Wednesday, December 21, 2016

'A Good Deal?' -- California Stem Cell Research, Rosy Expectations and Billions of Dollars

Highlights
$6 billion from the Golden State
$1.1 billion in royalties?
40 new clinical trials projected

"Are taxpayers getting a good deal?" That's the question that was raised nationally this week by the New York Times in connection with federally funded research dealing with life-saving treatments.

The same question can be raised concerning the roughly $6 billion, including interest, that California is spending -- unsuccessfully so far -- to generate a stem cell therapy that can be widely used.

In the case of the Times, the article by Matt Richtel and Andrew Pollack dealt with cancer immunotherapies and the soaring business and medical enthusiasm for the treatments. The two writers started their lengthy piece with the example of Kite Pharma, which they said "has struck gold." The company's stock has soared from $17 a share two years ago to about $50.

The Times wrote that excitement over the treatment speaks "volumes about the value of Kite's main scientific partner: the United States government."

California too is partnering with researchers and companies to develop blockbuster treatments, including immunotherapies. It has awarded more than $2 billion for research into possible treatments ranging from arthritis to extremely rare diseases that affect only a few thousand people.

The state is financing its research via the California Institute for Regenerative Medicine (CIRM), which is more informally known as the state stem cell agency. The agency has only $692 million left before its money for new awards runs out in 2020.

CIRM is funded by $3 billion that state borrows (bonds). The interest on the bonds roughly doubles the cost of the research compared to pay-as-you-go financing, which the federal government basically relies on. Like the federal government, CIRM depends on the private sector to actually bring potential therapies into widespread use.

The stem cell agency was created by voters in 2004 when they approved a ballot initiative. The campaign raised rosy expectations that cures were right around corner for afflictions that reached into nearly 50 percent of California families. And supporters also said that the state could expect as much as $1.1 billion in royalties. But royalties and commercial therapies have yet to appear.

The Times piece laid out arguments concerning federal research that apply equally to California's research effort, which is unprecedented in state history and which operates outside of the control of the governor and the legislature.  The Times piece said,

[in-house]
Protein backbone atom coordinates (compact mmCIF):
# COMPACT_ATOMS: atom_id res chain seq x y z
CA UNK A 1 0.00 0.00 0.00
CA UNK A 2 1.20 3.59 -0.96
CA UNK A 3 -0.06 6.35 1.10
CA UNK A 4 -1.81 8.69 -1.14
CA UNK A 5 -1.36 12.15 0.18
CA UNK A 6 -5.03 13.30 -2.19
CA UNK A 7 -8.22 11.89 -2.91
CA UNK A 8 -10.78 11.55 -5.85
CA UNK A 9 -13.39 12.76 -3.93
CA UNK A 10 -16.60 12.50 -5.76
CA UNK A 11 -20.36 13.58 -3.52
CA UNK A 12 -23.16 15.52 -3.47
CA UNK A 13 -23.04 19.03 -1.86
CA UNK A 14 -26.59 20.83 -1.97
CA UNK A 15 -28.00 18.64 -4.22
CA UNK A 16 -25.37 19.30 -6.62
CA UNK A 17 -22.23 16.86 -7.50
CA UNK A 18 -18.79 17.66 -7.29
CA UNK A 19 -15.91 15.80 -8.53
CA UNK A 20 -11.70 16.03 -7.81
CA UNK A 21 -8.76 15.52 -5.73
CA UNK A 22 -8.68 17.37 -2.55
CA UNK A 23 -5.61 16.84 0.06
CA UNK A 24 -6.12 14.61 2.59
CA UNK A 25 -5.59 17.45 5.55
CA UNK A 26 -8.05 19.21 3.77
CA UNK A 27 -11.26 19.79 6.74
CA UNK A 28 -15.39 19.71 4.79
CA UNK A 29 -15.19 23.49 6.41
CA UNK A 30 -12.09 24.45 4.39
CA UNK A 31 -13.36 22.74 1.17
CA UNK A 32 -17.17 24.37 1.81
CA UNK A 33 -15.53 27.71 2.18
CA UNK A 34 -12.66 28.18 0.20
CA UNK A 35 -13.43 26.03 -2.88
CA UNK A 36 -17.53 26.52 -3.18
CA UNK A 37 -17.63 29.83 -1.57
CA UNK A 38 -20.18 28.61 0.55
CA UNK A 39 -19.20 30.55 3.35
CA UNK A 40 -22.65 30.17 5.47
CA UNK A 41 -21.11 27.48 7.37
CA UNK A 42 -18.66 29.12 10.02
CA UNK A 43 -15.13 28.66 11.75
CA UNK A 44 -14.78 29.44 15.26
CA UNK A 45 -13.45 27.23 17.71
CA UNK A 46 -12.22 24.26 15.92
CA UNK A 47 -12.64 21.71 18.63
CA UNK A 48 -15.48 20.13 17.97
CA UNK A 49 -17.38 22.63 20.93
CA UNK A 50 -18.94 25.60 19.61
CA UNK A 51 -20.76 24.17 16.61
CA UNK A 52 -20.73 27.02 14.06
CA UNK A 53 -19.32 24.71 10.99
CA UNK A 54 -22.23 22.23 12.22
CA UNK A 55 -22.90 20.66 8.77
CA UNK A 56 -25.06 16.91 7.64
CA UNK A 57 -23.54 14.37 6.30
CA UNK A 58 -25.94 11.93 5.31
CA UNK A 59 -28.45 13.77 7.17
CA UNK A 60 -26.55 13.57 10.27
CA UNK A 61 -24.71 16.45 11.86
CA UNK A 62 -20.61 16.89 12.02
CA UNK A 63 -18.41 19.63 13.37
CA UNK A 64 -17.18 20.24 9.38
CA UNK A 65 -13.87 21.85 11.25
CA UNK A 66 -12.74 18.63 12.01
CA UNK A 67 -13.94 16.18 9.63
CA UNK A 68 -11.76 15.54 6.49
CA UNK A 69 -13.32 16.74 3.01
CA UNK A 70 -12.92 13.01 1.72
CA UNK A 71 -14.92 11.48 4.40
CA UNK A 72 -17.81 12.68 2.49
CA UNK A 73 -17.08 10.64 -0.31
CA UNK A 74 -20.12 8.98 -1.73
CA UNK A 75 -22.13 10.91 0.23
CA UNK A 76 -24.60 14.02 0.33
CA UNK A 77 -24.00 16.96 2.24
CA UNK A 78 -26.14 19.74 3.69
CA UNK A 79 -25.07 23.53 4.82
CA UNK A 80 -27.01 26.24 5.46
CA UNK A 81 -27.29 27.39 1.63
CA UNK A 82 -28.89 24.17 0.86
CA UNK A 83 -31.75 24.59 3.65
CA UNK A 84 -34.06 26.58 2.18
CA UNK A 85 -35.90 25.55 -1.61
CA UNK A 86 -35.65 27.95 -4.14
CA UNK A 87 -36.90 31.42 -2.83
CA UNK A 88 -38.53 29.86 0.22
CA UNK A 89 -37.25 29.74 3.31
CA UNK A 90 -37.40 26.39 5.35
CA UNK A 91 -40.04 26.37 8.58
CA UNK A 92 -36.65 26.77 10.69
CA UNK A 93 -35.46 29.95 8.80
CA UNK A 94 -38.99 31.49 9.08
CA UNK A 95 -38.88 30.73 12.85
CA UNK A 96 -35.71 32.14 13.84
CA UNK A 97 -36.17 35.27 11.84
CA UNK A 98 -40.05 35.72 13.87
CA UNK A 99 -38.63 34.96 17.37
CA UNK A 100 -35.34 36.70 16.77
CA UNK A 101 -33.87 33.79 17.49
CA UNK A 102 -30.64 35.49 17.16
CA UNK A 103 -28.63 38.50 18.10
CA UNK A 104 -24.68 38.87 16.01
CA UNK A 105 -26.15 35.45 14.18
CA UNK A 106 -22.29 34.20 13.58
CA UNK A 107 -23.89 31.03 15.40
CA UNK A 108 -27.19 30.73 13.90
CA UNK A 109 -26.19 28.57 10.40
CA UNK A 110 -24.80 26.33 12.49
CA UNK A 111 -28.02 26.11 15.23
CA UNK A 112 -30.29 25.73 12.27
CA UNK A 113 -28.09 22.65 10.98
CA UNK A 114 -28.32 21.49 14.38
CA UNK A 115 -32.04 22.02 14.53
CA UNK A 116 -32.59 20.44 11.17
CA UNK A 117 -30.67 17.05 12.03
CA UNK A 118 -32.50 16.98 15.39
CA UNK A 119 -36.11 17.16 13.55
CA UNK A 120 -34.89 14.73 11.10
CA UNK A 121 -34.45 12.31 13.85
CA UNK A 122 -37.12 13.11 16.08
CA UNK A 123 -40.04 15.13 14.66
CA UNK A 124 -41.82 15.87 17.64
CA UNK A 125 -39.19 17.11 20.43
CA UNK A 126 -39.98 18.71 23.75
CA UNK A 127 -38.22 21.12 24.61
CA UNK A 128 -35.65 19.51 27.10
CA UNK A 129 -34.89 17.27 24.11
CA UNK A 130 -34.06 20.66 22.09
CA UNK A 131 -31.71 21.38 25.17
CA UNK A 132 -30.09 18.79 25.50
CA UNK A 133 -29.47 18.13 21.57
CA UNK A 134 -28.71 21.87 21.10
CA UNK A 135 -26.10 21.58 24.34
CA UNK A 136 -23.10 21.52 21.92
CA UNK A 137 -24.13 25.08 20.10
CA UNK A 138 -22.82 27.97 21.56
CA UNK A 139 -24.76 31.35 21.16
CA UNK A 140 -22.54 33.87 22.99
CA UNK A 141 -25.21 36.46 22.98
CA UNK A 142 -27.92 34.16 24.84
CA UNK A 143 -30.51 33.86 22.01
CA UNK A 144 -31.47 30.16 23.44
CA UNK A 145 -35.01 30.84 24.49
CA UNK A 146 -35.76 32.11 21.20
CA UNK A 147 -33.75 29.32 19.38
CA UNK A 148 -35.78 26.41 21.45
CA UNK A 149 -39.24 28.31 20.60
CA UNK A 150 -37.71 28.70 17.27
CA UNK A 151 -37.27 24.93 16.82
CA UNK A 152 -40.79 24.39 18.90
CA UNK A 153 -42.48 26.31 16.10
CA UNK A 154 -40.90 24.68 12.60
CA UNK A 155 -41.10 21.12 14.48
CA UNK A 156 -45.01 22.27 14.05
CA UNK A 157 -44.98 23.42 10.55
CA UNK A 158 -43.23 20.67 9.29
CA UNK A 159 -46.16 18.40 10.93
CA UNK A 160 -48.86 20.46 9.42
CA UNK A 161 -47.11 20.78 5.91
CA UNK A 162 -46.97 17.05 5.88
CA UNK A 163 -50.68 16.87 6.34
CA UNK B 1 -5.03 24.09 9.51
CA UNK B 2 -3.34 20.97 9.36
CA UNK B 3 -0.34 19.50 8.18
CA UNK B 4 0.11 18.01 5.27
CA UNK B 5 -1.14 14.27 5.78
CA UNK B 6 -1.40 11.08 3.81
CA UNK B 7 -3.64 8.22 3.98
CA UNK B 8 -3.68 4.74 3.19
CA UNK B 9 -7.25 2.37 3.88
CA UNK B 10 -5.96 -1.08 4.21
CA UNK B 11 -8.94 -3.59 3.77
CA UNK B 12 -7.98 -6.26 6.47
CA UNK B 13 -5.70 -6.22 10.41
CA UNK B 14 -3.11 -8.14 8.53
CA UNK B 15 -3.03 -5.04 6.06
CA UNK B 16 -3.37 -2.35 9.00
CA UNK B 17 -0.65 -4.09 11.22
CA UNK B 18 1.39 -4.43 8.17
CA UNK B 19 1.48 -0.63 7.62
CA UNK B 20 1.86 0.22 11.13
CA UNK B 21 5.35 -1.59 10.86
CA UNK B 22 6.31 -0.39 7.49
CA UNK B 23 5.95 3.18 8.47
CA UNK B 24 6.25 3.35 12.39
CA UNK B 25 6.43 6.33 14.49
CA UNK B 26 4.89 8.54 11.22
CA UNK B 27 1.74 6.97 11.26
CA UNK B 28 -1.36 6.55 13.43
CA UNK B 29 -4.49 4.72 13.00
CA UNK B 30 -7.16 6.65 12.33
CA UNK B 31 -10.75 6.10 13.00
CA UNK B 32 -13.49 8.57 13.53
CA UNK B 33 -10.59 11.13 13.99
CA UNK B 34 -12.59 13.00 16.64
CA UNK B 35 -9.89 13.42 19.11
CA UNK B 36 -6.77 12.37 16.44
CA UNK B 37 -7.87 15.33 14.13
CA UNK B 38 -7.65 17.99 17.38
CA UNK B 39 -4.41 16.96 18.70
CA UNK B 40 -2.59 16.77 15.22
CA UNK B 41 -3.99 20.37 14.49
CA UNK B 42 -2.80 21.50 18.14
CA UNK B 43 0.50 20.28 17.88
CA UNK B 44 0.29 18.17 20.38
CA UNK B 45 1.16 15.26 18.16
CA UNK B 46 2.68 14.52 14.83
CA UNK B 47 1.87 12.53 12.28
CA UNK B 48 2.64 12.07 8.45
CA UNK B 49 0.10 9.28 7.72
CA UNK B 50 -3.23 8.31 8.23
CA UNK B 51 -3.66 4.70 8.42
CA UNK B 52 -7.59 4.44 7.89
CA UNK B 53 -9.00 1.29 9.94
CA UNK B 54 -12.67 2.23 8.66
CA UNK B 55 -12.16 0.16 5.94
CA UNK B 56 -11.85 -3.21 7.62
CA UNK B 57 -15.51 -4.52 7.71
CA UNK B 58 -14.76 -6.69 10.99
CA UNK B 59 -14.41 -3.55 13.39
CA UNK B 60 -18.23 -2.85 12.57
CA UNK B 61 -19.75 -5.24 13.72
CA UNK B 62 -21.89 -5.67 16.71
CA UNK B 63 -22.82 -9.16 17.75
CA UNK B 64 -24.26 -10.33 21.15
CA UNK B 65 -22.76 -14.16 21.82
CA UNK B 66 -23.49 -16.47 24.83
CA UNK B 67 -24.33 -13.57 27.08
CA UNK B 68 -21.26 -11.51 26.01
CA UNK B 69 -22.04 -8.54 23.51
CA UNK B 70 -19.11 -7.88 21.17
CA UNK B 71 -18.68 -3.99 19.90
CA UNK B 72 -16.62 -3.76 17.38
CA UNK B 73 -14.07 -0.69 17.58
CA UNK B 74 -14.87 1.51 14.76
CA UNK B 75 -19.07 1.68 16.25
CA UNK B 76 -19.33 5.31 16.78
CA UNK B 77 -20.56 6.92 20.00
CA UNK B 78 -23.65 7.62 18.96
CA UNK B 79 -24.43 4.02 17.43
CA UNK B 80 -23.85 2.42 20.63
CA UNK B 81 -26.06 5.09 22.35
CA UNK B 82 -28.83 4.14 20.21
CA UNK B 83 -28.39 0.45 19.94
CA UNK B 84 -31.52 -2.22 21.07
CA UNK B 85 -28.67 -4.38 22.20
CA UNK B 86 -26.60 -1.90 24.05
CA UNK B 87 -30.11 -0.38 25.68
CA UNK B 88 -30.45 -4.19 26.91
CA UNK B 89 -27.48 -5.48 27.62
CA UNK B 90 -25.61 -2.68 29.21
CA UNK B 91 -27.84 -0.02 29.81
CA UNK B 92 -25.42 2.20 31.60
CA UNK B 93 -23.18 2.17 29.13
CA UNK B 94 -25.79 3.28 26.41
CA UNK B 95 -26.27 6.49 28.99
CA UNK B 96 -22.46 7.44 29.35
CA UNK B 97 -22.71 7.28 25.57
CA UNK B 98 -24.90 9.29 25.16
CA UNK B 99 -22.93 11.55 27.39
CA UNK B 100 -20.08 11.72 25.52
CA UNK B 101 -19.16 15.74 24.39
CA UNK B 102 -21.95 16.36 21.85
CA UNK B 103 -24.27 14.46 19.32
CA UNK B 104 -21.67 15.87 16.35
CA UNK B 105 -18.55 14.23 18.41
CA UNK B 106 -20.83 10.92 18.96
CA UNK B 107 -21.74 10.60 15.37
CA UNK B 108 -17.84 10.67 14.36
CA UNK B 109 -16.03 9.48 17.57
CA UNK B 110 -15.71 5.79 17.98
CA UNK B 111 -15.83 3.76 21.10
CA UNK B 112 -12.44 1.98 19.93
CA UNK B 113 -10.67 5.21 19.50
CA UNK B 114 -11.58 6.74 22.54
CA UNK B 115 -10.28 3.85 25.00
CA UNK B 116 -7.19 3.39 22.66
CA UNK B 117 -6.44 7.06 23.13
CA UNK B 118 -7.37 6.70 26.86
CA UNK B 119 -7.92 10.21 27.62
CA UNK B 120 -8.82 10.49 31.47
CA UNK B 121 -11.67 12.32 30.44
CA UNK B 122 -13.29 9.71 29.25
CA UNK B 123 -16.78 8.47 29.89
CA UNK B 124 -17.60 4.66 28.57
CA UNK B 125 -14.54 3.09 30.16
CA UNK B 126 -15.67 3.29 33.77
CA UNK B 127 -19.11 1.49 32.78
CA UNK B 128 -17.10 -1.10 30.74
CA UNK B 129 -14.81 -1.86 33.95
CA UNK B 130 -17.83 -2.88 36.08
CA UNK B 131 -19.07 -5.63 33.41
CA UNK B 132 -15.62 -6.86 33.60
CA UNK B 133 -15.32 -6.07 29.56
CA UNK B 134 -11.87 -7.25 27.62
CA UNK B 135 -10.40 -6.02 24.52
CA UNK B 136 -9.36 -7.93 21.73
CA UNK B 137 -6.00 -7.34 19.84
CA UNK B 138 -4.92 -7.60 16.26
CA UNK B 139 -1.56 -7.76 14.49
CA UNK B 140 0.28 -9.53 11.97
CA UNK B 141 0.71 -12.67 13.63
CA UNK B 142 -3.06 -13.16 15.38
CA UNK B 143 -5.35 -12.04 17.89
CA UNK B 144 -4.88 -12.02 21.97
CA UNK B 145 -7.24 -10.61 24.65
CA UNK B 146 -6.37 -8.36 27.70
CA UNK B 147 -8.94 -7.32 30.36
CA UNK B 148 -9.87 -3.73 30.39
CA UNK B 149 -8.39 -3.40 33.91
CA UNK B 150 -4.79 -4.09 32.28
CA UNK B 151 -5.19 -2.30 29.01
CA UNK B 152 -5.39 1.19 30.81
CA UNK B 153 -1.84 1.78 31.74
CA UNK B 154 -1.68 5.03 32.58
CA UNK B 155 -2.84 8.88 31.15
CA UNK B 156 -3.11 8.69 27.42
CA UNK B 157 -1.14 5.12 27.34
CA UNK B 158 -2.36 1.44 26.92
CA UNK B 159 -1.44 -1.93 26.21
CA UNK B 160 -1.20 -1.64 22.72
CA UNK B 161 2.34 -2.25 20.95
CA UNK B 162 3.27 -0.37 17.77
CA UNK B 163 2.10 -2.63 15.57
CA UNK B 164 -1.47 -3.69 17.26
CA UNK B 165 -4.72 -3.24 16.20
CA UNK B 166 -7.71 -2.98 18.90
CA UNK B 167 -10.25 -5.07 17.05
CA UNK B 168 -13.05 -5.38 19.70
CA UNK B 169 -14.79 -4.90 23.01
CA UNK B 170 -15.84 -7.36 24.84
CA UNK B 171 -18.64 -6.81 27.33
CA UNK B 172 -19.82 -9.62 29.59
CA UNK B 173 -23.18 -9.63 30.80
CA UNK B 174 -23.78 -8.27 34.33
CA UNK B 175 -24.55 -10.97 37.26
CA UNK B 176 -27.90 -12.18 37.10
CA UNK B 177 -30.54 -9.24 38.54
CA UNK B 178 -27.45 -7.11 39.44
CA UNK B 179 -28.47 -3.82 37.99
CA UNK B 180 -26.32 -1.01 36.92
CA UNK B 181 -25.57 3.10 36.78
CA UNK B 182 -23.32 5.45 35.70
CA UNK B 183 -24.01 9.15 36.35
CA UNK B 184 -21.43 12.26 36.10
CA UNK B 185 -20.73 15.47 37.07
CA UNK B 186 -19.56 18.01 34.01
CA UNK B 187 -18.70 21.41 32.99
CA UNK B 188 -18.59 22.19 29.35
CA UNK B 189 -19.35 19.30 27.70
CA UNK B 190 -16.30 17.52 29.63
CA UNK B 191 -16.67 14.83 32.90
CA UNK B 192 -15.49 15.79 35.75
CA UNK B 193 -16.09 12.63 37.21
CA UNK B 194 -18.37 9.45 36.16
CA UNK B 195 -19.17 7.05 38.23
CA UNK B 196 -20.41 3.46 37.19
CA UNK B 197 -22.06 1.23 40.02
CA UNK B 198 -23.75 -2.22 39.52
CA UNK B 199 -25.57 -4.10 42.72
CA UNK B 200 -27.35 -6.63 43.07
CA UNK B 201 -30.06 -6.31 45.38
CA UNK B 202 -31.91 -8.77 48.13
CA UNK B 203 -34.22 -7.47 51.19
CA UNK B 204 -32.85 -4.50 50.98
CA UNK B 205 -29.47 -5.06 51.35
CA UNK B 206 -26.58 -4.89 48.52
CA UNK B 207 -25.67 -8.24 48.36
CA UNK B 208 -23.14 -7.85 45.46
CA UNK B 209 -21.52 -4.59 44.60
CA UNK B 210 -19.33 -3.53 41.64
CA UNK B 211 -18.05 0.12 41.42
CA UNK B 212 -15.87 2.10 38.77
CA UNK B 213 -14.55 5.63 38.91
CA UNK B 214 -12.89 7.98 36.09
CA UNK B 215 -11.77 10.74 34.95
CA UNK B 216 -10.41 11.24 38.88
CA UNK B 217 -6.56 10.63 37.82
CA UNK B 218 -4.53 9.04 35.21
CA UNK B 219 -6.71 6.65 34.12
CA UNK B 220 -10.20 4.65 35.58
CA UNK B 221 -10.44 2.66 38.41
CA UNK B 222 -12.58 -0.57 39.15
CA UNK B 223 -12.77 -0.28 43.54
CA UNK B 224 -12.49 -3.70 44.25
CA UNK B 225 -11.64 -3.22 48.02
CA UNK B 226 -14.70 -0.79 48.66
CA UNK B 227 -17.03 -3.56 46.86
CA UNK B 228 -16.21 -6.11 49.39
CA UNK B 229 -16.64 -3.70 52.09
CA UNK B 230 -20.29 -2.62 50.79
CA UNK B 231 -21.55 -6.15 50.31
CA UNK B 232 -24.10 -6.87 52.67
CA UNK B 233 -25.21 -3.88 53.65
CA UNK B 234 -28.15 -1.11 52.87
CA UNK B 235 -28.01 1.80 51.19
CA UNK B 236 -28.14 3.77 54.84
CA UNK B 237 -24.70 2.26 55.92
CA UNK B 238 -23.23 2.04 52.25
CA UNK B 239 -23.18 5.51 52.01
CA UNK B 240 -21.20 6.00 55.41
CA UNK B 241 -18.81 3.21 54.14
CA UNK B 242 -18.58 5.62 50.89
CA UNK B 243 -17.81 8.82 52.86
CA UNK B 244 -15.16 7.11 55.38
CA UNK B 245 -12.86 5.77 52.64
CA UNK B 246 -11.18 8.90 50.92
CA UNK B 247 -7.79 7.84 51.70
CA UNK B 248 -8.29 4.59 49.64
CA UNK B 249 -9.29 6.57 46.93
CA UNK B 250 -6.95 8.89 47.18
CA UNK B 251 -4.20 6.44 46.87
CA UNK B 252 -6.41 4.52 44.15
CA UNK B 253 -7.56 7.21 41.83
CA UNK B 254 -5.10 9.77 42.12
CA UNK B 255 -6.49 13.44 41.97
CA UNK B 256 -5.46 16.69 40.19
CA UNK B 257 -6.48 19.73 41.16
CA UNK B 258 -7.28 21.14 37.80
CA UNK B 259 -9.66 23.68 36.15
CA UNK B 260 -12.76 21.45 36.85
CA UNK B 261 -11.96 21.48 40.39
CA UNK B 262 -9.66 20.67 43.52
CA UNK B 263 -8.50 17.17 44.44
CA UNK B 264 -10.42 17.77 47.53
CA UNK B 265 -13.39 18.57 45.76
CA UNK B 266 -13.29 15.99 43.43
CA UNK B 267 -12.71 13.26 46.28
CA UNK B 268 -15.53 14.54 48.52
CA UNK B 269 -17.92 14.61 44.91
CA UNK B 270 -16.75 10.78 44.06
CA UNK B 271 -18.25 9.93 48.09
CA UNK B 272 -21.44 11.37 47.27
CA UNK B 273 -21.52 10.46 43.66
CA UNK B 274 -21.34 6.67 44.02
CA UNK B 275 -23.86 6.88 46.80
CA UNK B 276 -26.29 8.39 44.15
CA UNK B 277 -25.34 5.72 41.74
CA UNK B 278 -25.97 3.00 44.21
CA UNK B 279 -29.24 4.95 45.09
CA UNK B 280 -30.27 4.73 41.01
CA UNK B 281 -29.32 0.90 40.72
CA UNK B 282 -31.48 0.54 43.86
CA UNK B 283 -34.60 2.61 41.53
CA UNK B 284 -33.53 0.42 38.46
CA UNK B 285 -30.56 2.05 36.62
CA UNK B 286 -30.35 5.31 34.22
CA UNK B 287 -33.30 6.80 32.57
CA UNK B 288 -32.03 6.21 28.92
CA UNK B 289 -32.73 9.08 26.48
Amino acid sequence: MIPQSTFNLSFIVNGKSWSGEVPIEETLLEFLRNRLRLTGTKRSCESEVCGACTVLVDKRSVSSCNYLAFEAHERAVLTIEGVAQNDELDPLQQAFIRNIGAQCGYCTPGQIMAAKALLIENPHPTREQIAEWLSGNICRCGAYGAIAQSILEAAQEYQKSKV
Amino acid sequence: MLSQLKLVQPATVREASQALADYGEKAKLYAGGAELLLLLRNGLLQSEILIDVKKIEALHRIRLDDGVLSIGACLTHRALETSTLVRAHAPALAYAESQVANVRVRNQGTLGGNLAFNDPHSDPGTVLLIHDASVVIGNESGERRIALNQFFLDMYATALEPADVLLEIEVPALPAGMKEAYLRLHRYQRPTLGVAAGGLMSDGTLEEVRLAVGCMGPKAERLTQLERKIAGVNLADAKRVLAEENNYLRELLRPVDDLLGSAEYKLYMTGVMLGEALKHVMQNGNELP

"Defenders say that the (public/private) partnership will likely bring a lifesaving treatment to patients, something the government cannot really do by itself, and that that is what matters most.
"Critics say that taxpayers will end up paying twice for the same drug — once to support its development and a second time to buy it — while the company reaps the financial benefit."
The Times article continued,
“If this was not a government-funded cancer treatment — if it was for a new solar technology, for example — it would be scandalous to think that some private investors are reaping massive profits off a taxpayer-funded invention,” said James Love, director of Knowledge Ecology International, an advocacy group concerned with access to medicines."
California's stem cell agency has yet to find a financial source to continue its work beyond 2020. Some talk has surfaced about another bond measure in 2018, but political observers give such an effort slight chance of success unless the agency can produce a therapy that will resonate with voters. If the Trump Administration, however, imposes restrictions on stem cell research, similar to those of the Bush Administration in 2004, that could create an impetus for passage of another measure.

Bob Klein, the first chairman of the stem cell agency, used to like to trot out the hundreds of scientific journal articles that were published by CIRM-funded researchers as a sign of success. "So what?" was the private comment to the California Stem Cell Report by one former CIRM staffer, alluding to the lack of impact of the journal articles. 

The agency's record, however, is picking up. Last week it cited 70 new projects, 10 new clinical trials plus a $30 million stem cell "pitching machine."  At at an emotional meeting, the agency's governing board also heard a mother thank the agency for saving the life of one of her children. Randy Mills, the president of the agency, is pushing hard and is looking for 40 additional clinical trials in the next several years. 

But the fundamental question remains: Will California taxpayers get their money's worth -- "a good deal" -- for the billions they are spending on stem cell research.   
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1 comment:

  1. What seems to be lacking in this discussion is the savings to both federal and state spending on chronic morbid disease states. Additionally, there is a real savings downstream to the families of these patients in out of pocket healthcare costs. So, it appears there are more factors in ROI to be considered beyond direct payback when one considers the potential beneficial impact of these cures on overal healthcare cost reduction.

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